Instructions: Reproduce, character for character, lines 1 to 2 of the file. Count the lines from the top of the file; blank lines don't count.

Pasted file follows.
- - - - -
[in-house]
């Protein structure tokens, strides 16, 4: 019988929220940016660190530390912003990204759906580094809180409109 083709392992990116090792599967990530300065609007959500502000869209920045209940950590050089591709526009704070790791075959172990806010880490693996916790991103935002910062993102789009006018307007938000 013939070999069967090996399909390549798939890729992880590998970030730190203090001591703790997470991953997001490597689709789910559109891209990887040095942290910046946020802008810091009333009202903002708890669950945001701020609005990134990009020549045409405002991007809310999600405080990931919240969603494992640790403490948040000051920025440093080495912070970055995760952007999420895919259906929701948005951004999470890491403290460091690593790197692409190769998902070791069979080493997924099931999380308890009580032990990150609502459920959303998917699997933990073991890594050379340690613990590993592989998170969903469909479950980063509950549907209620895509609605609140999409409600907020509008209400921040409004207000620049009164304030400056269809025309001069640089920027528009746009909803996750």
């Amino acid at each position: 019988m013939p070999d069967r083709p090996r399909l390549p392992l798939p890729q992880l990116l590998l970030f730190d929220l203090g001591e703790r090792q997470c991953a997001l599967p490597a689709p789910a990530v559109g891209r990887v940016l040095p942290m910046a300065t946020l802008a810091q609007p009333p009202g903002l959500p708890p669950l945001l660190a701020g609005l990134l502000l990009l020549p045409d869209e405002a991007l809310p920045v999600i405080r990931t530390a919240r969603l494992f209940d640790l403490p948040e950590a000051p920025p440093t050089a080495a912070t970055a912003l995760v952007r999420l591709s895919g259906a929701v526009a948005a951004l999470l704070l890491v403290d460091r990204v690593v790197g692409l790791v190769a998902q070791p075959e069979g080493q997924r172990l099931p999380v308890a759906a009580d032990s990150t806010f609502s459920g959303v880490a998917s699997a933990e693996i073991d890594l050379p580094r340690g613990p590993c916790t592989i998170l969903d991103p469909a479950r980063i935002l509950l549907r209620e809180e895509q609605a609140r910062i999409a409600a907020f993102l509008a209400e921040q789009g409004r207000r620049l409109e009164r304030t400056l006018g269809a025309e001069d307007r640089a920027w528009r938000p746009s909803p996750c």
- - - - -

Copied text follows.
[in-house]
């Protein structure tokens, strides 16, 4: 019988929220940016660190530390912003990204759906580094809180409109 083709392992990116090792599967990530300065609007959500502000869209920045209940950590050089591709526009704070790791075959172990806010880490693996916790991103935002910062993102789009006018307007938000 013939070999069967090996399909390549798939890729992880590998970030730190203090001591703790997470991953997001490597689709789910559109891209990887040095942290910046946020802008810091009333009202903002708890669950945001701020609005990134990009020549045409405002991007809310999600405080990931919240969603494992640790403490948040000051920025440093080495912070970055995760952007999420895919259906929701948005951004999470890491403290460091690593790197692409190769998902070791069979080493997924099931999380308890009580032990990150609502459920959303998917699997933990073991890594050379340690613990590993592989998170969903469909479950980063509950549907209620895509609605609140999409409600907020509008209400921040409004207000620049009164304030400056269809025309001069640089920027528009746009909803996750």